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IMF highlights of pitfalls of GCC Covid response

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Arabian Post Staff

Though the monetary and financial measures by the GCC banking authorities helped to offset negative balance sheet effects from virus containment measures, relaxed regulatory and prudential measures could have obscured deterioration in asset quality and led to higher risk-taking by banks on loans where risk classification was deferred or reduced, IMF said in a sectoral report.

The support measures helped to mitigate consequences of the twin shocks to the GCC economies, avoid distress among temporarily affected borrowers, and ensure liquidity in the banking system. As new infections have increased in 2021 and some public health measures have been re-introduced, GCC countries have extended many support measures into 2021, including moratoriums on loan repayments

The pandemic and collapse in oil prices in 2020 created a twin shock for the GCC economies. To combat and contain the pandemic, countries imposed public health measures including closure of nonessential businesses, social distancing requirements, and border restrictions, which were eased later in 2020. These measures helped to contain the health crisis, but they negatively affected economic activity, resulting in recessions, with non-oil real GDP contracting by about 4 percent in 2020.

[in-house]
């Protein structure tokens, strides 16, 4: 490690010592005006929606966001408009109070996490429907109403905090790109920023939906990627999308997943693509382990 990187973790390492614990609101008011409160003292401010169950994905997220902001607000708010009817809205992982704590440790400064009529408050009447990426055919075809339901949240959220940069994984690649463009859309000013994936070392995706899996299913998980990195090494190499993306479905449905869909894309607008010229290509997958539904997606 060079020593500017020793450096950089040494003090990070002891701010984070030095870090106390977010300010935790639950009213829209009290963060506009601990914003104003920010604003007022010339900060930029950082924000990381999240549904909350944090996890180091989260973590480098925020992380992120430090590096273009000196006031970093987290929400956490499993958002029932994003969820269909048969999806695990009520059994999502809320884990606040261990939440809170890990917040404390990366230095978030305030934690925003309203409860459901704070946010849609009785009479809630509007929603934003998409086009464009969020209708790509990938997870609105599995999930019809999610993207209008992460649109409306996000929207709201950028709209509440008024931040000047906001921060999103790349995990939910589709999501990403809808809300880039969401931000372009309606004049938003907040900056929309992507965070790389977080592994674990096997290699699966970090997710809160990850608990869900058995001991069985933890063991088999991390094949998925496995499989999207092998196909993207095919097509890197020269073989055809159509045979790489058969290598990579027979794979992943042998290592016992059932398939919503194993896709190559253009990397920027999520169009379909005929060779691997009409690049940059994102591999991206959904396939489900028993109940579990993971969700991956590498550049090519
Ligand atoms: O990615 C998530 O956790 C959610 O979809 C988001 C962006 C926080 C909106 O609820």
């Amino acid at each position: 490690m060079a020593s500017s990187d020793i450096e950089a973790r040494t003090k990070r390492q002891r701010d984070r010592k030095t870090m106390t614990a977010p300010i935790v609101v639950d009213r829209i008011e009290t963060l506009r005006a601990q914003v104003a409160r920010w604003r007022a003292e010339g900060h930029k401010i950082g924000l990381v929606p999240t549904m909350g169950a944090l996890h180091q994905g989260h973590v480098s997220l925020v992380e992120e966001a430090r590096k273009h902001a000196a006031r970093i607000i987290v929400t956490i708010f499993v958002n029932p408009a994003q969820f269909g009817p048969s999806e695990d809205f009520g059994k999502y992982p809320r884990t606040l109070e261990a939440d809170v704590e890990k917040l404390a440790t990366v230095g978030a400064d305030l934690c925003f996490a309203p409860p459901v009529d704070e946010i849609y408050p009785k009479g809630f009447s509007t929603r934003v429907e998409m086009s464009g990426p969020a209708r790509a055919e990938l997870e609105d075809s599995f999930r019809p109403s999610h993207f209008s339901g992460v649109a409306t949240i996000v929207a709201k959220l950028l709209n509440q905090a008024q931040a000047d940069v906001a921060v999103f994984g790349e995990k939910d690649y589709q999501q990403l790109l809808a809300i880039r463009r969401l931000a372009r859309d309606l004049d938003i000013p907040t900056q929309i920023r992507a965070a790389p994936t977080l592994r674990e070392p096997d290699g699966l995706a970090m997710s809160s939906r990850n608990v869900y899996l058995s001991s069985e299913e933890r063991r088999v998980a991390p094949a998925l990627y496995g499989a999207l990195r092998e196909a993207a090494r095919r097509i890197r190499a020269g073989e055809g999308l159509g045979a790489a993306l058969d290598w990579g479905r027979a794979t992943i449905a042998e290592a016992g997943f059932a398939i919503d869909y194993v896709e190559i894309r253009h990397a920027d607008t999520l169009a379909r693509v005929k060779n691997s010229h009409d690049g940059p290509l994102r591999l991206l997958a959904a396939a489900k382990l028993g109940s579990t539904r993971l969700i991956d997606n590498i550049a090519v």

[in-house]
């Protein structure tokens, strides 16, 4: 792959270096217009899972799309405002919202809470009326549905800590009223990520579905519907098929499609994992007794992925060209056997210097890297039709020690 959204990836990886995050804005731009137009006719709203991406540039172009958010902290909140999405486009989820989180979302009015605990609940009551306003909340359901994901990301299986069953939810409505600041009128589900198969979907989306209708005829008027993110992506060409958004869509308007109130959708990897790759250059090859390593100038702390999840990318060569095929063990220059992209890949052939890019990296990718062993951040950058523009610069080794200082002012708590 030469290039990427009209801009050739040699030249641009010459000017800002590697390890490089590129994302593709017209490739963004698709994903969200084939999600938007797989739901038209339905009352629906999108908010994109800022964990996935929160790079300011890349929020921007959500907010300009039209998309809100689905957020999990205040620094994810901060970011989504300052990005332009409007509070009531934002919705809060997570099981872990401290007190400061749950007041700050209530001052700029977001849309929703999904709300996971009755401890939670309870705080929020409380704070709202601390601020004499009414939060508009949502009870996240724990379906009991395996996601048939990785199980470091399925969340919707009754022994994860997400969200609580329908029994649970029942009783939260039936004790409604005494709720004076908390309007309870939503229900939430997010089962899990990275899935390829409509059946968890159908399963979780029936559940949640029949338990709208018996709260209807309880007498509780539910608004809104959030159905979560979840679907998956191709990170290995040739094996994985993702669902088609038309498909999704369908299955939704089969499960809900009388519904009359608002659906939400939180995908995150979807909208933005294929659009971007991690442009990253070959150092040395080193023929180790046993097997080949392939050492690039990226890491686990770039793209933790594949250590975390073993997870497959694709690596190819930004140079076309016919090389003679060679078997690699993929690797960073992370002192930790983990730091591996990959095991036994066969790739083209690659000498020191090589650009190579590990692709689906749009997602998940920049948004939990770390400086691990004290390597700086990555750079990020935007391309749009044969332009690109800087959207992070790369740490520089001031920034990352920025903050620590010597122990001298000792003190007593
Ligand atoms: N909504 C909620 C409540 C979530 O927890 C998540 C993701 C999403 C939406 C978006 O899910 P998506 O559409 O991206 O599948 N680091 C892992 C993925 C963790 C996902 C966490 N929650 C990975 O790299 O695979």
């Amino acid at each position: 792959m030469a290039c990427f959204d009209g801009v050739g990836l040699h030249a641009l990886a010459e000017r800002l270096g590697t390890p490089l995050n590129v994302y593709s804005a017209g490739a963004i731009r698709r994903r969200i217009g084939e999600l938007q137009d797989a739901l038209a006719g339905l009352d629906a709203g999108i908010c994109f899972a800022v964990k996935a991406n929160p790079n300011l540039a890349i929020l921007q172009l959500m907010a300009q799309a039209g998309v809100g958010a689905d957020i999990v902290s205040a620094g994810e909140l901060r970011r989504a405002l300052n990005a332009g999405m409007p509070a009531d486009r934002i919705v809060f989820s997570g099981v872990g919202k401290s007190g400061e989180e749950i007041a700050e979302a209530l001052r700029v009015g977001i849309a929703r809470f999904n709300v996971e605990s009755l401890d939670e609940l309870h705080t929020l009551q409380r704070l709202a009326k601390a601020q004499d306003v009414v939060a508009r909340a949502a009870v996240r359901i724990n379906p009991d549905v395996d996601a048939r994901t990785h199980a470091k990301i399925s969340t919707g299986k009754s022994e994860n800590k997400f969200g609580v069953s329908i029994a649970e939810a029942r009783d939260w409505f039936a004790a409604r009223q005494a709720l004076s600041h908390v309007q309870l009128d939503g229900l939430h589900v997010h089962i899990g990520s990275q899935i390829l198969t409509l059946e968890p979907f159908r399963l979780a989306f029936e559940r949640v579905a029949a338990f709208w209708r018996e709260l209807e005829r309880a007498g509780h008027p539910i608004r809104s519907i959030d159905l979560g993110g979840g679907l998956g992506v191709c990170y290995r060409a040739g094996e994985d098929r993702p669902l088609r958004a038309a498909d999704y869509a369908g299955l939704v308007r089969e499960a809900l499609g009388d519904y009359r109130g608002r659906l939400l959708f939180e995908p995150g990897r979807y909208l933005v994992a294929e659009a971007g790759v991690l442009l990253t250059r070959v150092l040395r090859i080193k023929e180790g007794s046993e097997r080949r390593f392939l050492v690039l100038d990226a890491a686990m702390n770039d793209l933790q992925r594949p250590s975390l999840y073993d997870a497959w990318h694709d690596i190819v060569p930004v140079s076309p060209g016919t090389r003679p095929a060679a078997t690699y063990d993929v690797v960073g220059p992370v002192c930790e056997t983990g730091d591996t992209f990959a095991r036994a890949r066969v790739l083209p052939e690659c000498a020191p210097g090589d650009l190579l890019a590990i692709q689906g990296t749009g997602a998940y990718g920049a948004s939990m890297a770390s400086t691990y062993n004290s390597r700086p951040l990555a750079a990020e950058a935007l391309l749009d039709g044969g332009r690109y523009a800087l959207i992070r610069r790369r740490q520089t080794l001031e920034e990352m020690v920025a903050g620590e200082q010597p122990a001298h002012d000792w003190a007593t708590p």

Annual credit growth in contact-intensive trade and services sectors also decelerated from an average of 15 percent in 2018–19 to 8 percent in 2020. Overall credit growth in the GCC was about 6 percent in 2020 which was in line with the credit growth in Ems.

GCC banking systems remain well-capitalized, but profitability and asset quality have declined. Systemwide capital levels remained strong in 2020, above 17 percent in all GCC countries and increasing in all countries except Bahrain as several banks issued additional capital bonds. However, the economic recession led to a decline in asset quality and profitability in the majority of GCC banking systems.

NPLs increased in all GCC countries, with varying degrees, except Bahrain. Return on assets declined, falling the least in Qatar by 0.2 percentage points and the most in the UAE by 0.9 percentage points. Net income of the largest five banks in each country declined by 30 percent from a year ago, reflecting higher provisions for loan losses which increased by about 70 percent in 2020 as banks building their buffers against potential deterioration in asset quality and withdrawal of policy support measures. The systemwide provisions coverage changes in the GCC countries are heterogeneous as in a selection of Ems.


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